Financial Infidelity in Marriage
- Dr. David B. Hawkins The Marriage Recovery Center
- 2013 22 Jul
When we think about infidelity, or unfaithfulness, our minds rush to a sexual affair. However, there are many forms of unfaithfulness.
“I couldn’t believe it when I found out about his hidden checking account,” Jennifer cried as she shared the specifics of her situation.
Having been married only one year, with this being her second marriage, she felt very hurt and betrayed when she discovered monies her husband, Gerald, had not shared with her.
“I didn’t really think it was any of her concern,” he said during their counseling session. “It was my money, and I know she has some of her own as well.”
“I’ve told you all about my money, Gerald,” she said abruptly. “Not telling me about this has really caused me to distrust you.”
“I don’t really see it that way,” he said defensively. “I didn’t think it was any of your business.”
“How could it not be my business?” she said, wincing at his words.
He remained defensive, citing many reasons and excuses for not sharing about his hidden bank account. The fact of the matter is that his actions created a huge rift in their relationship that they are now trying to repair.
Jennifer and Gerald’s situation is not unique. Whether it involves a hidden bank account or monies spent without your mate knowing about it, faithfulness and transparency in the area of money is just as important as faithfulness, honesty and transparency in other areas of your life.
Consider that fact that relationships are built upon trust, transparency and predictability. Money, like sex, is a fragile area, capable of evoking all kinds of emotions. Money tends to be a raw spot for most couples, necessitating even more caution and openness. Furthermore, when the trust and openness is eroded by deception and the lack of transparency, the foundation to a relationship is also jeopardized.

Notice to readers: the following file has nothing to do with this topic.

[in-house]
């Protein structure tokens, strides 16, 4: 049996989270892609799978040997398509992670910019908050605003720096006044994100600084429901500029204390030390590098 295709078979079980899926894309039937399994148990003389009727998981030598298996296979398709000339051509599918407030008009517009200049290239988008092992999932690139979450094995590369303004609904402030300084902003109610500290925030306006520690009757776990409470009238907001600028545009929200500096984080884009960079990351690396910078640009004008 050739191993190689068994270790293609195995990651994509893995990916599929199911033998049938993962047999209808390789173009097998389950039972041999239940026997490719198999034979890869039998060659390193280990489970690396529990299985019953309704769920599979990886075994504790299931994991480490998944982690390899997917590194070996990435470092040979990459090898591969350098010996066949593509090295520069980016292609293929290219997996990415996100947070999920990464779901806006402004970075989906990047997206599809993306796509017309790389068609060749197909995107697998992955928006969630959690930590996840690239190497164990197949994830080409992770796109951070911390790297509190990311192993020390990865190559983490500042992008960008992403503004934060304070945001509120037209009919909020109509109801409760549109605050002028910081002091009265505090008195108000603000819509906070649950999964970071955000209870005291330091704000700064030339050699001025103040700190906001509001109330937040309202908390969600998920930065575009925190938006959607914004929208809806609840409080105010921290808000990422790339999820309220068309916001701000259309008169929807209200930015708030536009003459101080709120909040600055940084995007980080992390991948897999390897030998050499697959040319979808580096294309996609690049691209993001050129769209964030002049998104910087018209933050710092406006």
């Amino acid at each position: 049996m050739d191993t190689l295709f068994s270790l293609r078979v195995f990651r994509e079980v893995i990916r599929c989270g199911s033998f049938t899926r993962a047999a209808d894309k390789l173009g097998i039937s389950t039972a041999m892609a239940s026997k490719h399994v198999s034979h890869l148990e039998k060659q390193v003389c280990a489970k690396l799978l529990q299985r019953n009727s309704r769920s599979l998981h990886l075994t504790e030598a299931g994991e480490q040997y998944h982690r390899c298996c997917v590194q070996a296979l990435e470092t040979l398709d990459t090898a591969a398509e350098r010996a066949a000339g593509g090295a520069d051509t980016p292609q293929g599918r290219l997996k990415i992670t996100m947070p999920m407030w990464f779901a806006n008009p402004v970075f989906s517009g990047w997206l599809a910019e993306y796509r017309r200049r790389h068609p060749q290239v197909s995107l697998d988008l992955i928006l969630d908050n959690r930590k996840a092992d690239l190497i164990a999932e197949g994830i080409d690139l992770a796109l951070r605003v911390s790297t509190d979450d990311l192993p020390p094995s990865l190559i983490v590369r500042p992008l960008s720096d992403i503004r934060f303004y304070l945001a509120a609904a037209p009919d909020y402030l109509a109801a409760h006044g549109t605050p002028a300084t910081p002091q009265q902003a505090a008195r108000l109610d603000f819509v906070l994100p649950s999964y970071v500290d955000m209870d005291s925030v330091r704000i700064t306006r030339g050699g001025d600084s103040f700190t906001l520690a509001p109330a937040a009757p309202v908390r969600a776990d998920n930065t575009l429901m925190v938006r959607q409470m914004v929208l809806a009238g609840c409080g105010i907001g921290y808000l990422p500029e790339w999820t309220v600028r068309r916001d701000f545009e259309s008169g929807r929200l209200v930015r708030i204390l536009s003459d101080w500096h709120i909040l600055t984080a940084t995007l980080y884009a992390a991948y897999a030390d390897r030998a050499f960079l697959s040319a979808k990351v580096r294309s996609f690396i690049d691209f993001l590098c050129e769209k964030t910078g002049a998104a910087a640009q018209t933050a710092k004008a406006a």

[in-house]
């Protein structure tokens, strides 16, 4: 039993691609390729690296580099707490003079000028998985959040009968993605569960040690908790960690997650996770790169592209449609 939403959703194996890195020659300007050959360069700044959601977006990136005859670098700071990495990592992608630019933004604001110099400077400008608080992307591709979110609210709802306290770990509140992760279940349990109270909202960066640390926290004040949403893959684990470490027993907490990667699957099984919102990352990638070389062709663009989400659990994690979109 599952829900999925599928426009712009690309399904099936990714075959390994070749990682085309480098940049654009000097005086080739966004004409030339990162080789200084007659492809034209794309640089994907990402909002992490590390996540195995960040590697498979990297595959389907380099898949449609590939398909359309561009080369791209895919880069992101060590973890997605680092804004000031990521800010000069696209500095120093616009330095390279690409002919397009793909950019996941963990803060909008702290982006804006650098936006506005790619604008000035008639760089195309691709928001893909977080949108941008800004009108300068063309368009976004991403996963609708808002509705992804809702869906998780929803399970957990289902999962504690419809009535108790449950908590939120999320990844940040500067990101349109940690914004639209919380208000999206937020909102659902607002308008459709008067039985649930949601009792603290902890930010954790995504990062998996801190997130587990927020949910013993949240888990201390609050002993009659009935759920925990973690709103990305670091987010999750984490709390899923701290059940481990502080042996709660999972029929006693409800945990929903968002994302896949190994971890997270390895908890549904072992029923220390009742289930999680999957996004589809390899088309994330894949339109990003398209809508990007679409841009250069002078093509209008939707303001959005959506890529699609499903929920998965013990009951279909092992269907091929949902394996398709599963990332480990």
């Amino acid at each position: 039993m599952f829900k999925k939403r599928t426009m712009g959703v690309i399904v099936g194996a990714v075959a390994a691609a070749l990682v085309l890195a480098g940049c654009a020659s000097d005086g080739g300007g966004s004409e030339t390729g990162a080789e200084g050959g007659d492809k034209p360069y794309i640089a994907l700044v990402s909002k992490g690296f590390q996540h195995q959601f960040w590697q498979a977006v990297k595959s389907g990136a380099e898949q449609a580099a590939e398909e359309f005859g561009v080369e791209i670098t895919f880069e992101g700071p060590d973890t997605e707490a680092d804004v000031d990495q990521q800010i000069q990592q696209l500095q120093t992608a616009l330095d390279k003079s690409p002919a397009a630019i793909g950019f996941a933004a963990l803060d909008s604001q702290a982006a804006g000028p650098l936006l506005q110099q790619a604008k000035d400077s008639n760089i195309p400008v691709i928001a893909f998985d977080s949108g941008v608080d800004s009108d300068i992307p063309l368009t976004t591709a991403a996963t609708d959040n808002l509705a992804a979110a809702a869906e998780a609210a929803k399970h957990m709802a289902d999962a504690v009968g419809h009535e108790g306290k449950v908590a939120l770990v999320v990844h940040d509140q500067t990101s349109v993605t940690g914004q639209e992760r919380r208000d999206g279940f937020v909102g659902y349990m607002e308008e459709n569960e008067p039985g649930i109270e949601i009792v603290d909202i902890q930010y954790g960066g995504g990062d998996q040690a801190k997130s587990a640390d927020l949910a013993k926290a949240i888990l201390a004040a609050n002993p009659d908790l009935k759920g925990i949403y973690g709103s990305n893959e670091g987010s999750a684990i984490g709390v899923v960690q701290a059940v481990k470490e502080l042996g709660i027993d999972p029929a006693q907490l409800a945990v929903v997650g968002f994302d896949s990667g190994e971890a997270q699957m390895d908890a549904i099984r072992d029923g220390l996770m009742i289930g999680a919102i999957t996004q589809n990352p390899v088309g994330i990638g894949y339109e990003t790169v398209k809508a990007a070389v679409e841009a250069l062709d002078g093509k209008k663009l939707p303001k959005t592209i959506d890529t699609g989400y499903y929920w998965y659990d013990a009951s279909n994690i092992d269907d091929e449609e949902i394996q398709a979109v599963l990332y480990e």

Consider these principles for healthy interaction regarding money:
First, understand that money issues mean emotional issues. Determining how to spend what you make, how to pay the bills, how much spending money do we each get, all can create emotional challenges. Know that money can bring out the worst in people. Handle the issue with care.
Second, agree to a policy of complete openness and honesty regarding money. This includes where the money is, how much is there and how it will be saved and spend. View money as another aspect of your relationship requiring complete integrity.
Third, be clear with each other about your attitudes about money. Allow for no surprises when it comes to money. Know each other’s position about spending and saving. Be specific, clear and open with each other about any aspect of finances.
Fourth, handle any deception as a violation of trust needing repairs. Just as sexual unfaithfulness requires healing, so too does financial infidelity. Treat this aspect of your relationship seriously. If there are any patterns of deception, consider professional assistance to iron things out.
Finally, agree to a plan of integrity going forward, including accountability. Talk through issues such as how to best live out the policy of transparency and accountability. If there have been ongoing problems, consider a greater plan involving others who may be willing to hold you both accountable for change. Be willing to influence each other and collaborate on how this aspect of your relationship will be handled in the future.
In summary, understand that God also has some things to say about money. Scripture says, “Keep your life free from the love of money, and be content with what you have” (Hebrews 13:5). If you follow this principle you are likely to be in good shape. Money management, and a healthy attitude about it, will help you in your relationship.
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Publication date: July 22, 2013